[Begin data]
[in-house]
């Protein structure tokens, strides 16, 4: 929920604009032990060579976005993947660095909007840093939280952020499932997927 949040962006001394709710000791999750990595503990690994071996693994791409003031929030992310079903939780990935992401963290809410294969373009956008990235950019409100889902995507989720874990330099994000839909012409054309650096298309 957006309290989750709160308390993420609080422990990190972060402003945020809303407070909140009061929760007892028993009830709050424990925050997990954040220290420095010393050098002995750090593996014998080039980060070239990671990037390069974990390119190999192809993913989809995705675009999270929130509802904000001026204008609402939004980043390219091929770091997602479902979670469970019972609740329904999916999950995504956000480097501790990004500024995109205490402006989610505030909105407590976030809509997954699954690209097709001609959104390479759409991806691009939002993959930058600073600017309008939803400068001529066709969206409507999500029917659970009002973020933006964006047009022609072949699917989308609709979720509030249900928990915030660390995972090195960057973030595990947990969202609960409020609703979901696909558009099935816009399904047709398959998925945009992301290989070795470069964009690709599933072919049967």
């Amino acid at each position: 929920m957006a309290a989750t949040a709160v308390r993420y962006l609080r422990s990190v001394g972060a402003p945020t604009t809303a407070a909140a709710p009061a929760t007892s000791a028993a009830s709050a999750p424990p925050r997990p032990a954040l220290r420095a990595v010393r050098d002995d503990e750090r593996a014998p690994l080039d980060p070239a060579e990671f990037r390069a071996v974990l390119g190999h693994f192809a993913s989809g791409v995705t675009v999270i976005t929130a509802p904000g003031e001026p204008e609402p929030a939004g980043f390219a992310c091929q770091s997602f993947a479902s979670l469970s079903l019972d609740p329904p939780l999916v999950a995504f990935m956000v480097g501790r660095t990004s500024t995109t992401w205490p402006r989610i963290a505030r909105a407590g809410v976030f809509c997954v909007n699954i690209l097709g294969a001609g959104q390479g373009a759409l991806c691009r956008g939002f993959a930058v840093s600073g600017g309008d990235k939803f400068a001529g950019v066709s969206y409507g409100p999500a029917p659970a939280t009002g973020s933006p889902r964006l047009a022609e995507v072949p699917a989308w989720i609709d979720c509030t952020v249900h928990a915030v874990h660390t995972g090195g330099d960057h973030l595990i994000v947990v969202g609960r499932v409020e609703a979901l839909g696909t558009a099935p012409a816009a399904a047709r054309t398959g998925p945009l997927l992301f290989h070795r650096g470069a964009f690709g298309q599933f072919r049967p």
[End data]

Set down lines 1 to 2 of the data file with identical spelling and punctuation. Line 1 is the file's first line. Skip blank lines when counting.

[in-house]
């Protein structure tokens, strides 16, 4: 929920604009032990060579976005993947660095909007840093939280952020499932997927 949040962006001394709710000791999750990595503990690994071996693994791409003031929030992310079903939780990935992401963290809410294969373009956008990235950019409100889902995507989720874990330099994000839909012409054309650096298309 957006309290989750709160308390993420609080422990990190972060402003945020809303407070909140009061929760007892028993009830709050424990925050997990954040220290420095010393050098002995750090593996014998080039980060070239990671990037390069974990390119190999192809993913989809995705675009999270929130509802904000001026204008609402939004980043390219091929770091997602479902979670469970019972609740329904999916999950995504956000480097501790990004500024995109205490402006989610505030909105407590976030809509997954699954690209097709001609959104390479759409991806691009939002993959930058600073600017309008939803400068001529066709969206409507999500029917659970009002973020933006964006047009022609072949699917989308609709979720509030249900928990915030660390995972090195960057973030595990947990969202609960409020609703979901696909558009099935816009399904047709398959998925945009992301290989070795470069964009690709599933072919049967």